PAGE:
Film Review: Chronically Metropolitan

Entertaining and original low-key family drama with comic elements about, among other issues, a writer’s responsibility to friends and relatives when he uses them as source material for his fiction.
Specialty Releases

Despite its annoying title—evoking lots of “in” allusions and elbow-nudging smugness—Xavier Manrique’s debut feature is an unassuming entertainment that’s actually quite engaging. The family dramedy lightly explores, among other topics, a writer’s moral responsibility when his widely read fiction (in The New Yorker, no less) boasts less than exemplary characters who are clearly inspired by his friends and family. Nicholas Schutt’s nice screenplay considers too the consequences—or virtual non-consequences—of adultery.

What makes this film so unexpectedly pleasing along with the obvious—it’s a well-told tale and wonderfully acted—is the total absence of lofty statements, tropes and special pleading. It’s original in a small-scale sort of way.

Okay, there is the familiar milieu of affluent, artsy types living very comfortably, thank you, on the Upper East Side. But the backdrop is presented so matter-of-factly, it’s unobtrusive. More typically in films set among the well-heeled cultural elite, the shabby-chic sofas and distressed coffee tables reek of self-congratulation.

Here’s the story: Thirty-something author Fenton Dillane (Shiloh Fernandez) abruptly returns to his parents’ home having unceremoniously jumped ship, moving to San Francisco a year earlier when his aforementioned short story was published, offending his girlfriend Jessie (Ashley Benson), her parents, and an old friend, John (Josh Peck), who is now romantically involved with Fenton’s sister, Layla (Addison Timlin).

On the rebound, Jessie has gotten herself engaged to someone new (Chris Lowell) and the wedding is a week off. The problem is that Fenton and Jessie are still in love (clearly in lust), but she’s not willing to forgive him.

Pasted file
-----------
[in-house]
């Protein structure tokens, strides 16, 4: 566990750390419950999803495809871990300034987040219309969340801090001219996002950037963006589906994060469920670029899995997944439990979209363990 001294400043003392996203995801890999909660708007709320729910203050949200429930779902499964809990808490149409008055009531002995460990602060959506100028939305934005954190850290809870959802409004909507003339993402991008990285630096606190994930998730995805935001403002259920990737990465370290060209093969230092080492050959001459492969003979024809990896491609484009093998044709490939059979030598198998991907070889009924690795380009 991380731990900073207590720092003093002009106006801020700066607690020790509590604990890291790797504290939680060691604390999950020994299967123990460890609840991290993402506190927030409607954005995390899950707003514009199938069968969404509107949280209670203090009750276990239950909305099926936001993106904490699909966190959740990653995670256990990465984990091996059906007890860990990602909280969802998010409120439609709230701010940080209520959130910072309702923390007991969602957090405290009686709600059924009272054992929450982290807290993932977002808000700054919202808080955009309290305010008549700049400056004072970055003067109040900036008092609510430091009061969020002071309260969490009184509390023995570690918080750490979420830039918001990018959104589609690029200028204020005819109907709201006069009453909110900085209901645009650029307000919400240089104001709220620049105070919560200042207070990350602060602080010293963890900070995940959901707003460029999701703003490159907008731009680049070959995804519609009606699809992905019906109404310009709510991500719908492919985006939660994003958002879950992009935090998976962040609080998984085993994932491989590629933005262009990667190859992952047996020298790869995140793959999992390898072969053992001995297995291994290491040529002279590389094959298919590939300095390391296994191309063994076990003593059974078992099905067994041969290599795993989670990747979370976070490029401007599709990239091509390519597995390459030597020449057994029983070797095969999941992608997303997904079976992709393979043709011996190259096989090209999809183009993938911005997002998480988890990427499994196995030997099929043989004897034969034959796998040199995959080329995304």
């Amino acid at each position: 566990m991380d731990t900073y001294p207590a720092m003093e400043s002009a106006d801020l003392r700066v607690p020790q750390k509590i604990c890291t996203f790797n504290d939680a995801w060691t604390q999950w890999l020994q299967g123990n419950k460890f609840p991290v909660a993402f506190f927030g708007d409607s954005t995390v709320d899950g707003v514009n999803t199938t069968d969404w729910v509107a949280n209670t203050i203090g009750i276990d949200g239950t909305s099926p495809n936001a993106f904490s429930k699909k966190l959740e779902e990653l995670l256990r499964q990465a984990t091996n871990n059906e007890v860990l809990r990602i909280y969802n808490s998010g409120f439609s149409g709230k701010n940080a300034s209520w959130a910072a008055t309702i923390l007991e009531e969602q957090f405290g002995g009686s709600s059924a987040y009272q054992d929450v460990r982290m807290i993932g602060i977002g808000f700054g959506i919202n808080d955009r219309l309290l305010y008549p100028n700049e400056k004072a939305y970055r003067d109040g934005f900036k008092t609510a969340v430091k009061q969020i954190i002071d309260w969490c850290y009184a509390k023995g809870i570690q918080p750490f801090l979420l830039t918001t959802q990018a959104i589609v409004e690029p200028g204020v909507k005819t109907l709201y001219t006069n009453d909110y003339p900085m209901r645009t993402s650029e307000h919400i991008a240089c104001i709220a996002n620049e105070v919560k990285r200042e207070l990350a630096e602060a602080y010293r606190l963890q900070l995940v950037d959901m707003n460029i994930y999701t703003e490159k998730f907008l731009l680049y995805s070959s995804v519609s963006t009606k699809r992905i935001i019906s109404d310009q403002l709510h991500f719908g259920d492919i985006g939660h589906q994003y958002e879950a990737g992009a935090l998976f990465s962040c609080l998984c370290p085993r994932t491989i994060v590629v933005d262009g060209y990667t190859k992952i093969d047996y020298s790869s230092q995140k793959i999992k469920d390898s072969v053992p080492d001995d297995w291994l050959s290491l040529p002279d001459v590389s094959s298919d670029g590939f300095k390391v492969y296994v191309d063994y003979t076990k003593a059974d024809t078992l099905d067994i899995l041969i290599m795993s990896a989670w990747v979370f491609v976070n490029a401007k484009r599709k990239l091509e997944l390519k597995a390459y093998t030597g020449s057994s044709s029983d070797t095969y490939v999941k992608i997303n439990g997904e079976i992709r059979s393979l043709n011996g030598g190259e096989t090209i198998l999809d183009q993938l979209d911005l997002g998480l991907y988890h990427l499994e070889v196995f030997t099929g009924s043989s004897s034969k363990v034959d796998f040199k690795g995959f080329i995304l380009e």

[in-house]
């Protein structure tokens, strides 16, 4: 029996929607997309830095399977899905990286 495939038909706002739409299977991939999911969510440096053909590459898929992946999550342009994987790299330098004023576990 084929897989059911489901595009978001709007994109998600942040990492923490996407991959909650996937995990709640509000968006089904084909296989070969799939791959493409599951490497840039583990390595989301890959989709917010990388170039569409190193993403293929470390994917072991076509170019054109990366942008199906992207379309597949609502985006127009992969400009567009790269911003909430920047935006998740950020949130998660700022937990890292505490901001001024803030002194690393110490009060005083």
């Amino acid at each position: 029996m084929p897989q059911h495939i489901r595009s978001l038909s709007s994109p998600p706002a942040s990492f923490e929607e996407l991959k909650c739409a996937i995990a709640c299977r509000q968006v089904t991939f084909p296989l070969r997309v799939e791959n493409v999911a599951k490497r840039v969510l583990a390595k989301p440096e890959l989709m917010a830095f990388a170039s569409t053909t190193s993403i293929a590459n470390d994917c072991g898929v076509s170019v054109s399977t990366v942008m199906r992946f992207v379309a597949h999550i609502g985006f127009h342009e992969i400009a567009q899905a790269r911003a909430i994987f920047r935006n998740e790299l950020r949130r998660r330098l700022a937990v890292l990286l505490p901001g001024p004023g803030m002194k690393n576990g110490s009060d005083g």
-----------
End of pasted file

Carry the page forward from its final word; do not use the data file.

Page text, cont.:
Fenton is not a bad guy. He’s just feckless, an irresponsible innocent—well, innocent within limitations. He knows he’s hurt Jessie and wants to make amends and pick up where they left off. At the same time, he doesn’t really think he’s done anything wrong, short of disappearing for a year, bad behavior as a minor misstep in the scheme of things.

As for his writings, it’s just “fiction,” he insists, arguing it’s de rigueur for writers to use those around them as grist for the story mill, and that said everyone is reading far too much into his story and projecting their own damaged self-images onto his characters. Mercifully, he never says that art trumps everything else, including protecting the feelings and privacy of others. Either way, he is forced to reassess what he has done when John accuses him of holding him in contempt and ultimately reducing him to a buffoon on the page. “I’m not a clown,” John says with strained dignity. “I’m not a clown.” You feel his humiliation and justifiable anger; also Fenton’s mini-awakening.

But the movie belongs to Chris Noth, who reveals real comic flair as Fenton’s dad Christopher Dillane, an oversexed novelist/professor—a wholly undisciplined child-man—who gives into any and all libidinous impulses that surface, preferably with his young, very young, female students, on occasion with two of them simultaneously.

Clearly patterned after a Philip Roth character—or maybe even Roth himself or more precisely Roth as seen through the eyes of his meanest detractors—he is a bastard (also a shmuck) with sexual charm to spare. In his wall-to-wall, floor-to-ceiling library, the camera focuses on one particular book lying on his desk, The Anatomy Lesson, Philip Roth’s third Nathan Zuckerman novel dealing with a writer suffering from some indecipherable pain and unable to write. Chris is afflicted by psychic paralysis mostly of his own making, he admits.

His children and besieged wife Annabel (brilliantly played by Mary Louise Parker) abhor him yet are unable to sever their ties with him—especially Annabel, who should have left him years ago. But thanks to Parker and Noth’s layered portrayals, it’s totally understandable why she couldn’t, even as her self-disgust grows with every passing day and each hurtful assault hubby unwittingly administers. He is compellingly magnetic and desperately dependent on her. Given the family dynamic, it’s no big surprise Fenton is who he is. Indeed, he pales in comparison to his father, the master of blind self-indulgence.

One quibble: The movie’s conclusion is a little pat, though it couldn’t have ended in any other way. Perhaps it should have taken a little longer to get there. Still, this one is worth the price of a ticket. Chronically Metropolitan won’t blow you out of your seat, but it’ll stay with you after you’ve left the theatre. How often can you say that?

I’m very much looking forward to Manrique’s next time at bat.

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